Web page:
• We’re unique in the fact that all our permanent teaching staff* have, or are completing, doctorates. This expertise, together with our teaching credentials, means that students here learn from knowledgeable and well-qualified teachers and academics who are at the forefront of their subject area.
  • For the past nine years, we’ve been the UK’s leading university for National Teaching Fellowships too, which rate Britain’s best lecturers. It’s all part of our ongoing drive for teaching excellence, which helps our students to achieve great things too.

*Permanent staff, after probation: some recently appointed colleagues will only obtain recognition in the months after their arrival in Huddersfield, once they have started teaching; research degrees applies to those on contracts of more than half-time.

Research

Research plays an important role in informing all our teaching and learning activities. Through research our staff remain up-to-date with the latest developments in their field, which means you develop knowledge and skills that are current and highly relevant to industry.

100% of research produced by History at Huddersfield is internationally recognised, and two thirds of this is internationally excellent or world-leading; we more than doubled the amount of world-leading research we produced since the last REF. Our impact case studies scored particularly highly, being rated 20% world leading and 50% internationally excellent. - REF 2014

We extend our knowledge and understanding of History through the production of high quality work, with funding coming from the AHRC, ESRC, the Wellcome Institute, the Leverhulme Trust and other significant grant providers. As part of this process we have also invested in early career members of staff with great success.

There are currently four Research Centres in History:the Arms and Armour Research Institute, the Archaeogenetics Research Group, the Academy for British and Irish Studies, Centre for Visual and Oral History.Current individual staff research projects also include: Mental Health and Learning Disabilities: Heritage and Stigma, The Anne Clifford Project and Making the Tudor Viol.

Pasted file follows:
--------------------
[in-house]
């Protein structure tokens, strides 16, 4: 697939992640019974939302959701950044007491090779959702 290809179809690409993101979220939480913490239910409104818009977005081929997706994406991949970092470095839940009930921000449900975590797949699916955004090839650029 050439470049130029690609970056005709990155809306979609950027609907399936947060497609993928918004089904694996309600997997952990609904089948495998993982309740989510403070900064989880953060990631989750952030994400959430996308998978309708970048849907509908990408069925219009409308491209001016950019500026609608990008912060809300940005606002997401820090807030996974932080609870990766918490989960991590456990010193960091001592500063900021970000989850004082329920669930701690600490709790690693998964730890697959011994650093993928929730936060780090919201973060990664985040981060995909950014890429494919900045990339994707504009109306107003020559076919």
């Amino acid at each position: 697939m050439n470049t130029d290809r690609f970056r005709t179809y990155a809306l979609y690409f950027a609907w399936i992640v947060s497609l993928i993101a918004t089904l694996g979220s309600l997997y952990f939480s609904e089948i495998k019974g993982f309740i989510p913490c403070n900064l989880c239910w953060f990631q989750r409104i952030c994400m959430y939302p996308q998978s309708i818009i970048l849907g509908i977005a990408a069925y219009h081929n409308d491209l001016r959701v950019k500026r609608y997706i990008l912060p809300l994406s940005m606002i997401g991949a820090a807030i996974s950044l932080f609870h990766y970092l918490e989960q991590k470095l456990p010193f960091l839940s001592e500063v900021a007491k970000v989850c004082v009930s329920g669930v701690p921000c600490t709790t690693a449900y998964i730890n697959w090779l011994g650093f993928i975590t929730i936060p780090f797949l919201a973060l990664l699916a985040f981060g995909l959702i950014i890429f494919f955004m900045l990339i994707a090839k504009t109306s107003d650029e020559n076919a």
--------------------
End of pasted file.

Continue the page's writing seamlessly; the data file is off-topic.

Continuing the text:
For more information, see the Research section of our website.

Our Department

Hear more about our students, staff and our events. Click images to find out more.

Your Career


Studying history allows you to keep your career options open. Our graduates have gone on to a variety of careers within libraries, archives, the media, industry and the voluntary sector, PR, law, politics and accountancy.

*Percentage of graduates from this course who go on to work and / or further study within six months of graduating (Destinations of Leavers Survey 2015/16).

95%Graduates employed*

Student support

At the University of Huddersfield, you'll find support networks and services to help you get ahead in your studies and social life. Whether you study at undergraduate or postgraduate level, you'll soon discover that you're never far away from our dedicated staff and resources to help you to navigate through your personal student journey. Find out more about all our support services.